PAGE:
The constitutional guarantees for free speech and free press do not discriminate, so neither can the press exemption.

The Privileged Press, May We All Enjoy the Freedom

America learned just how privileged the press is after the Federal Election Commission released one of its rulings last week.

The Center for Individual Freedom had brought the complaint, asking whether CBS News was subject to the same federal election laws that regulate and restrict the political speech of every other corporation.  Indeed, it seemed like an appropriate inquiry since “60 Minutes II” had aired the infamous Dan Rather “story” — that everyone recognized as an attack on President Bush — less than two months before the 2004 Presidential Election.

The documents supporting the National Guard “story” were fabrications, or, at the very least, CBS News had recklessly disregarded the numerous indicators undermining their authenticity.  In fact, not only did the experts hired by CBS News question the credibility of the documents, but the reporters and producers knew they had to broker a relationship between the source and the Kerry-Edwards campaign just to get the papers.

In other words, the allegations were obvious.  A major media corporation had aired an attack on a presidential candidate over the national broadcast airwaves less than two months before a federal election, and, to do so, employees of the media corporation had consulted the opposing campaign.

For any non-media corporation, the violations would have been equally obvious.  All of this would have meant that CBS ran a prohibited “electioneering communication” with corporate money, meaning that CBS made an illegal expenditure that would also be attributed to the Kerry-Edwards campaign as an illegal contribution, neither of which was reported or disclosed, not to mention that CBS and the Kerry-Edwards campaign were coordinating their political efforts.

But CBS isn’t just a corporation, CBS is the “press.”

According to both Congressional statute and Commission regulations, the “press” is exempt from the federal election laws for “any news story, commentary, or editorial distributed through the facilities of any broadcasting station, newspaper, magazine, or other periodical publication, unless such facilities are owned or controlled by any political party, political committee, or candidate.”  In other words, the rules that tell the rest of us when we can “refer to a clearly identified candidate for Federal office,” and with what money, don’t apply to the “press.”

That explains why the six members of the Federal Election Commission voted unanimously to “find no reason to believe that” CBS or the Kerry-Edwards campaign “violated the [Federal Election Campaign] Act in connection with the September 8, 2004 broadcast of 60 Minutes Wednesday.”  But it doesn’t answer the question that remains unresolved still today — namely, who is the “press”?

Indeed, at least two Commissioners recognized the existence of this constitutional Pandora’s Box underlying the complaint against CBS.  Specifically, Commissioners David Mason and Bradley Smith explained:

By dismissing without a factual investigation, the Commission essentially holds that even if the allegations in the complaints are true, there is no violation of the law.  Taking those allegations as true, however, would mean that there was an intentional effort by CBS to sway the election against George W. Bush, undertaken in coordination with the rival Kerry campaign.  In other words, if the allegations are true, a large corporation intentionally or recklessly put false documents on the nation’s airwaves, in coordination with a candidate’s campaign, with the knowledge that its story would directly reach millions of voters and indirectly reach millions more, all for the purpose of influencing the election, and could do so merely because the corporation claims to be “press.”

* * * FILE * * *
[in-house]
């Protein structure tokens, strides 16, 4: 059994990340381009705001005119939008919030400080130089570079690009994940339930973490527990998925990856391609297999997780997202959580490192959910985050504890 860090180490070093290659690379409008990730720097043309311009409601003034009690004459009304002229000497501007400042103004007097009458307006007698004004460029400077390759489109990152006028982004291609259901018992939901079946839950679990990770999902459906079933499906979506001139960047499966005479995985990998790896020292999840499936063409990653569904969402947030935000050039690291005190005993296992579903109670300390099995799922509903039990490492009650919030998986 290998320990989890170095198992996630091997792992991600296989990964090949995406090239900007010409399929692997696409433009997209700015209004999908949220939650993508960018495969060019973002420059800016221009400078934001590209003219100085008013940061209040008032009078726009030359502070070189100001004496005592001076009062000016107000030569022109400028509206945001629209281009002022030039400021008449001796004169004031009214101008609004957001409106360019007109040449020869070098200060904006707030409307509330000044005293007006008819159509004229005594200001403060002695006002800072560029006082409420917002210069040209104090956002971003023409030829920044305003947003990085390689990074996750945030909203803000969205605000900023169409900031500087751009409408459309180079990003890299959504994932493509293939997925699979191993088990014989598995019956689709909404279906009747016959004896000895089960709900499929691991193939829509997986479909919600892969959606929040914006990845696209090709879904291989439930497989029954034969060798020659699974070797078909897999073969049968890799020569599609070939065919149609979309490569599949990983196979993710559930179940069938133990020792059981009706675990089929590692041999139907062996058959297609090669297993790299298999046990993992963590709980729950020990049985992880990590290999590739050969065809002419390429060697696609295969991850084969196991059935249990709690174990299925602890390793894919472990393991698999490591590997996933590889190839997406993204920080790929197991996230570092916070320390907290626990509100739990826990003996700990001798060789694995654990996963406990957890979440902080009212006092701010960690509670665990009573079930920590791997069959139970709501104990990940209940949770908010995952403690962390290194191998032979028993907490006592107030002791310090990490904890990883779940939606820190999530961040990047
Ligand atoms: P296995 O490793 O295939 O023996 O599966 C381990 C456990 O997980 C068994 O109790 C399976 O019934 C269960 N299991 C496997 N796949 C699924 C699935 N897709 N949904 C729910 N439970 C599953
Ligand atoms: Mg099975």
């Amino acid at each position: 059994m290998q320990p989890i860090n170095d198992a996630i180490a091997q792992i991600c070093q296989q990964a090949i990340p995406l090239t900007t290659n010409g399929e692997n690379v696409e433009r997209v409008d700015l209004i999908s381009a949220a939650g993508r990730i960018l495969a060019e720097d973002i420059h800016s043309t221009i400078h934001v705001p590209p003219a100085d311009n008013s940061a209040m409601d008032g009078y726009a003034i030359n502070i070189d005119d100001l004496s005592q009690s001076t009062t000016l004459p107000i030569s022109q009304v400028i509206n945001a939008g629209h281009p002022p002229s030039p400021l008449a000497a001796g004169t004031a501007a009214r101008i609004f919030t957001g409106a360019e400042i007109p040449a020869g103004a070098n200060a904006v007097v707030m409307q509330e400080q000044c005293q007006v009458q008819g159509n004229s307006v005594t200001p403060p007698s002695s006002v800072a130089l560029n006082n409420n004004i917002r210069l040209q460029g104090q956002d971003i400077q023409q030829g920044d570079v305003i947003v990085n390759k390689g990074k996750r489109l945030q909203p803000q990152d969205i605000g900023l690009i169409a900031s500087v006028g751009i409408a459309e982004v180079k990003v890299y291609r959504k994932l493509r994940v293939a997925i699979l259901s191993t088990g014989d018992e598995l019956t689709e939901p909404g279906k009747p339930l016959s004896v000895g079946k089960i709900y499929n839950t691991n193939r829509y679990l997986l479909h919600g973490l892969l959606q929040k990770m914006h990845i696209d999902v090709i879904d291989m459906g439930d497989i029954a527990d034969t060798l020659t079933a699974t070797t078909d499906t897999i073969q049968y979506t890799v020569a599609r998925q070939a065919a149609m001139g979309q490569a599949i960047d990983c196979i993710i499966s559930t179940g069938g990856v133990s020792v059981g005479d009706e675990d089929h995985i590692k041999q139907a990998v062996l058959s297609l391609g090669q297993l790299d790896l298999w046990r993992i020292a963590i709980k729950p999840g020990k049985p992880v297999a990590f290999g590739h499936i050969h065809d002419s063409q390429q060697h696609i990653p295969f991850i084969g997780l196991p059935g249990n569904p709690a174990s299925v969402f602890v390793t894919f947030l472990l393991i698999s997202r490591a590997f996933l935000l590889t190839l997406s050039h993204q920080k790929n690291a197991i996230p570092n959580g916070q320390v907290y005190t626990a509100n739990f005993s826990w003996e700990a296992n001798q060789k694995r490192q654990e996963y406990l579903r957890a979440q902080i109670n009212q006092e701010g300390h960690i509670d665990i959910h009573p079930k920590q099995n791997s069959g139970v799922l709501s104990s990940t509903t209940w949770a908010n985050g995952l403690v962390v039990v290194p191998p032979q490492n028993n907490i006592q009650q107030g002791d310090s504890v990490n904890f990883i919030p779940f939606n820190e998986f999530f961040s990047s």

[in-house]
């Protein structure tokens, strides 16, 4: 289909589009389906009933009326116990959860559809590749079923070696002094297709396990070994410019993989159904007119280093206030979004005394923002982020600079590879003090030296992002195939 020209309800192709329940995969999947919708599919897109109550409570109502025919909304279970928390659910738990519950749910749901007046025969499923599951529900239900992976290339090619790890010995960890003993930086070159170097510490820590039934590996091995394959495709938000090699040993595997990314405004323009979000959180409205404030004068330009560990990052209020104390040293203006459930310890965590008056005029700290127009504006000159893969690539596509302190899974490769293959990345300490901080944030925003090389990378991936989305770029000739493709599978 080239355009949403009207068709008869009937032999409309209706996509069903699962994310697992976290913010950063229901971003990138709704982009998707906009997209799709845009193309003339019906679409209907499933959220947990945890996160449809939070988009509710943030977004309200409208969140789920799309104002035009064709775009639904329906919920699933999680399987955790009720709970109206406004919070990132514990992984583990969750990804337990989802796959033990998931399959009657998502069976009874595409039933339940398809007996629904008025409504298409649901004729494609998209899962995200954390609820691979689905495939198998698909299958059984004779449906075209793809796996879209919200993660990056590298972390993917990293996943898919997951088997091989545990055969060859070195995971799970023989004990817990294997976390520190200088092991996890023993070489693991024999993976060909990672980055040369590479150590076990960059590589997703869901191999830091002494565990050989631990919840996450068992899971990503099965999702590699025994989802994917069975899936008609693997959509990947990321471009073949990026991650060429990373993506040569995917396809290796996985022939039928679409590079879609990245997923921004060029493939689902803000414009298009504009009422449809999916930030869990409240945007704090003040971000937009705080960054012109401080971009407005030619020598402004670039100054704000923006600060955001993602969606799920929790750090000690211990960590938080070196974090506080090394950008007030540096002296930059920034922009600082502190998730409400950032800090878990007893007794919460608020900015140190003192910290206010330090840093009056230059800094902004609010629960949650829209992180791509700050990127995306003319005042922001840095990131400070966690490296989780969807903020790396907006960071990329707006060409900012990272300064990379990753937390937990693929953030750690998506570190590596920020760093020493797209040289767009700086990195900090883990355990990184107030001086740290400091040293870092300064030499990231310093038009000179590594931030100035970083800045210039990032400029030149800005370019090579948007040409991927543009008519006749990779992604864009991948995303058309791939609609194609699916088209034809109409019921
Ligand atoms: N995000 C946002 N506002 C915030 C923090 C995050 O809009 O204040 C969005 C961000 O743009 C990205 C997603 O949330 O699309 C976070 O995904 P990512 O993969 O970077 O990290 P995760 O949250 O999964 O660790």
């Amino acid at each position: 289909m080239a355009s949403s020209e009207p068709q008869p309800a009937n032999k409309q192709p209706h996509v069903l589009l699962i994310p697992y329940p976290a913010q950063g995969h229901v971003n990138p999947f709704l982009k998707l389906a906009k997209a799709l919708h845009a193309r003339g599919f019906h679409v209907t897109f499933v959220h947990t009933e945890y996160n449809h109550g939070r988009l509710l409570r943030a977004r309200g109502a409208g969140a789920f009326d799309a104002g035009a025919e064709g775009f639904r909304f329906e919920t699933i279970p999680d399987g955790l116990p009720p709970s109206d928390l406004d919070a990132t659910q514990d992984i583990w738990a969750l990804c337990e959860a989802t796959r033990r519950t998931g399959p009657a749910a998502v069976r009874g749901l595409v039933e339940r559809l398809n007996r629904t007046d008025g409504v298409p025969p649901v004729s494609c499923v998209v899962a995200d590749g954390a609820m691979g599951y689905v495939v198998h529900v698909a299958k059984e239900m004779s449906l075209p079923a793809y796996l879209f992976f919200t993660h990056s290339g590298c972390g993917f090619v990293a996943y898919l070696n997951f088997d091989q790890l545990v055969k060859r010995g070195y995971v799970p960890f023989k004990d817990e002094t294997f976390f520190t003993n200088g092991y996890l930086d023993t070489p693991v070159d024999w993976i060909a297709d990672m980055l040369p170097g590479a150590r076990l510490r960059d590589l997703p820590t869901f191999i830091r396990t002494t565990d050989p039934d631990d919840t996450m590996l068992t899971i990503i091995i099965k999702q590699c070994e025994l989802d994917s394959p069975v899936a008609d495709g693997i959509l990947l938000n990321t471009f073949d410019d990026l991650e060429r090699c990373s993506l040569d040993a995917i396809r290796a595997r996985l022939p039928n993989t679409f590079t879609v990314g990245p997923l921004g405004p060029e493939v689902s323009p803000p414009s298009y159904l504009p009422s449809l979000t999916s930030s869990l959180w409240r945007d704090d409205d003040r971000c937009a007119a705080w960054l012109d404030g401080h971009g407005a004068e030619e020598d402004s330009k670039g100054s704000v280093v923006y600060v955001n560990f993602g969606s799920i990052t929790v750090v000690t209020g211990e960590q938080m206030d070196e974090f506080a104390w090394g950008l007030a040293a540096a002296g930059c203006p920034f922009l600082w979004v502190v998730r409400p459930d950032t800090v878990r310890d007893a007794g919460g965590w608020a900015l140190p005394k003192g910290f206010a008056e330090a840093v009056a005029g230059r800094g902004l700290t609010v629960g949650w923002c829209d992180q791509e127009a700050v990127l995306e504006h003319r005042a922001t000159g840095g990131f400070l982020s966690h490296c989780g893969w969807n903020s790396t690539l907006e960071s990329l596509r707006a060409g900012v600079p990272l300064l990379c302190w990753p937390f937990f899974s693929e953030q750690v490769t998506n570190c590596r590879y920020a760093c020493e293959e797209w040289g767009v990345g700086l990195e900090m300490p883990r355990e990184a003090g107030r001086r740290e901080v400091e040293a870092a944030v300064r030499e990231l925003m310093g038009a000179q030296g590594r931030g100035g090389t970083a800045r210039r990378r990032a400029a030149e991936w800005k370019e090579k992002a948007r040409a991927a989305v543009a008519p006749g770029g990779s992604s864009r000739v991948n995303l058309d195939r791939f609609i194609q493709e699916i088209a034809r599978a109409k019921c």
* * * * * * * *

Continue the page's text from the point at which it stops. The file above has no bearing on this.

Making matters worse, there isn’t and can’t be any logical standard for who is the “press.”  The Commission has already extended the exemption to protect such purveyors of news as movie studios, and more recently the Commission asked for comments and testimony as to whether bloggers and other Internet publishers should be exempt, as well.

Constitutionally speaking, the Commission is correct to offer the “press” exemption to anyone who avails himself, herself or itself of the freedoms of speech and of the press.  After all, the First Amendment makes no distinction between the town crier who sets up his soap box in the public square and the network anchor who sits down each night in a television studio.

Indeed, as the Center has argued consistently, most recently to the Commission regarding the proposal to extend the “press” exemption to bloggers and other Internet publishers: the constitutional guarantees for free speech and free press do not discriminate, so neither can the press exemption.

Thus, despite their votes to privilege the “press” by ruling that “the government simply has no role or authority in policing alleged mendacity, bias or unprofessional conduct by the media,” Commissioners Mason and Smith did so for the right reason — including every publisher big and small, new and old, on-line and off-line because they could “find no statutory, constitutional, or especially, policy justification that would deny the so-called press exemption to any periodical publisher of political news or views…”

The Founders instructed us that “Congress shall make no law,” especially when it came to political speech and press.  But since our government has so neglected this simple command, it’s time Americans make it clear that everyone can be the “press” so we all once again enjoy the privilege of our first freedoms.

July 28, 2005
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